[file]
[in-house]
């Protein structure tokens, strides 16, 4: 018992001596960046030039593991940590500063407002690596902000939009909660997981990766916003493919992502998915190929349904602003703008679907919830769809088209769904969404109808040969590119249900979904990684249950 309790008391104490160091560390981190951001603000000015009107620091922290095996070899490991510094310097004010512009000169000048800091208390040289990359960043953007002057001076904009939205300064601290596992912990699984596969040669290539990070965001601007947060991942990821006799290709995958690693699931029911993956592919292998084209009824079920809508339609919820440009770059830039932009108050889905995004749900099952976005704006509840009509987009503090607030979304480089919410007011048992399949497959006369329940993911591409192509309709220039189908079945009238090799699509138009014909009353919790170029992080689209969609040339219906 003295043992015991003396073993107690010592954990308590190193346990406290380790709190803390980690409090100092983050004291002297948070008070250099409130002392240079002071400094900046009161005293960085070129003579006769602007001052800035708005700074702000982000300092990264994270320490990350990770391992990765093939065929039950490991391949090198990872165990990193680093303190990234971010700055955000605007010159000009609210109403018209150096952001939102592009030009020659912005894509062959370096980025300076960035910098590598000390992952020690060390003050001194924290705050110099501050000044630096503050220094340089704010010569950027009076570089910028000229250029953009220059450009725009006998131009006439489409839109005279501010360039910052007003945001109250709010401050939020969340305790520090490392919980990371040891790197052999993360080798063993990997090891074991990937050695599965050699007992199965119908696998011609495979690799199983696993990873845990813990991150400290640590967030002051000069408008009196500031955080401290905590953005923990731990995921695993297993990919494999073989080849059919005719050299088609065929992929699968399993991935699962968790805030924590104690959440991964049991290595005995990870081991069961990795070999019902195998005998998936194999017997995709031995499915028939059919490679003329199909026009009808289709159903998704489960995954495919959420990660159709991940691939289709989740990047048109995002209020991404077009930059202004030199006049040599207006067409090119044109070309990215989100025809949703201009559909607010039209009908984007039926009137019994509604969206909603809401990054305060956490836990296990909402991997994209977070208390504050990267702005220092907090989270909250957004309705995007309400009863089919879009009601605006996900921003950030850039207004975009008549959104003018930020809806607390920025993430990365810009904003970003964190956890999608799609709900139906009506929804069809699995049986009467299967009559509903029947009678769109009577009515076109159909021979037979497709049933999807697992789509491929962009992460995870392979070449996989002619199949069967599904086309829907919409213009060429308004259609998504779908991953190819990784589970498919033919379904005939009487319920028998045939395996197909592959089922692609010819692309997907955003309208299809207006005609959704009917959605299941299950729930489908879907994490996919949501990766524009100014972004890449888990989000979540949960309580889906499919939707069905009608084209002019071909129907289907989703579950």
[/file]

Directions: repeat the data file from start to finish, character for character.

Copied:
[in-house]
């Protein structure tokens, strides 16, 4: 018992001596960046030039593991940590500063407002690596902000939009909660997981990766916003493919992502998915190929349904602003703008679907919830769809088209769904969404109808040969590119249900979904990684249950 309790008391104490160091560390981190951001603000000015009107620091922290095996070899490991510094310097004010512009000169000048800091208390040289990359960043953007002057001076904009939205300064601290596992912990699984596969040669290539990070965001601007947060991942990821006799290709995958690693699931029911993956592919292998084209009824079920809508339609919820440009770059830039932009108050889905995004749900099952976005704006509840009509987009503090607030979304480089919410007011048992399949497959006369329940993911591409192509309709220039189908079945009238090799699509138009014909009353919790170029992080689209969609040339219906 003295043992015991003396073993107690010592954990308590190193346990406290380790709190803390980690409090100092983050004291002297948070008070250099409130002392240079002071400094900046009161005293960085070129003579006769602007001052800035708005700074702000982000300092990264994270320490990350990770391992990765093939065929039950490991391949090198990872165990990193680093303190990234971010700055955000605007010159000009609210109403018209150096952001939102592009030009020659912005894509062959370096980025300076960035910098590598000390992952020690060390003050001194924290705050110099501050000044630096503050220094340089704010010569950027009076570089910028000229250029953009220059450009725009006998131009006439489409839109005279501010360039910052007003945001109250709010401050939020969340305790520090490392919980990371040891790197052999993360080798063993990997090891074991990937050695599965050699007992199965119908696998011609495979690799199983696993990873845990813990991150400290640590967030002051000069408008009196500031955080401290905590953005923990731990995921695993297993990919494999073989080849059919005719050299088609065929992929699968399993991935699962968790805030924590104690959440991964049991290595005995990870081991069961990795070999019902195998005998998936194999017997995709031995499915028939059919490679003329199909026009009808289709159903998704489960995954495919959420990660159709991940691939289709989740990047048109995002209020991404077009930059202004030199006049040599207006067409090119044109070309990215989100025809949703201009559909607010039209009908984007039926009137019994509604969206909603809401990054305060956490836990296990909402991997994209977070208390504050990267702005220092907090989270909250957004309705995007309400009863089919879009009601605006996900921003950030850039207004975009008549959104003018930020809806607390920025993430990365810009904003970003964190956890999608799609709900139906009506929804069809699995049986009467299967009559509903029947009678769109009577009515076109159909021979037979497709049933999807697992789509491929962009992460995870392979070449996989002619199949069967599904086309829907919409213009060429308004259609998504779908991953190819990784589970498919033919379904005939009487319920028998045939395996197909592959089922692609010819692309997907955003309208299809207006005609959704009917959605299941299950729930489908879907994490996919949501990766524009100014972004890449888990989000979540949960309580889906499919939707069905009608084209002019071909129907289907989703579950």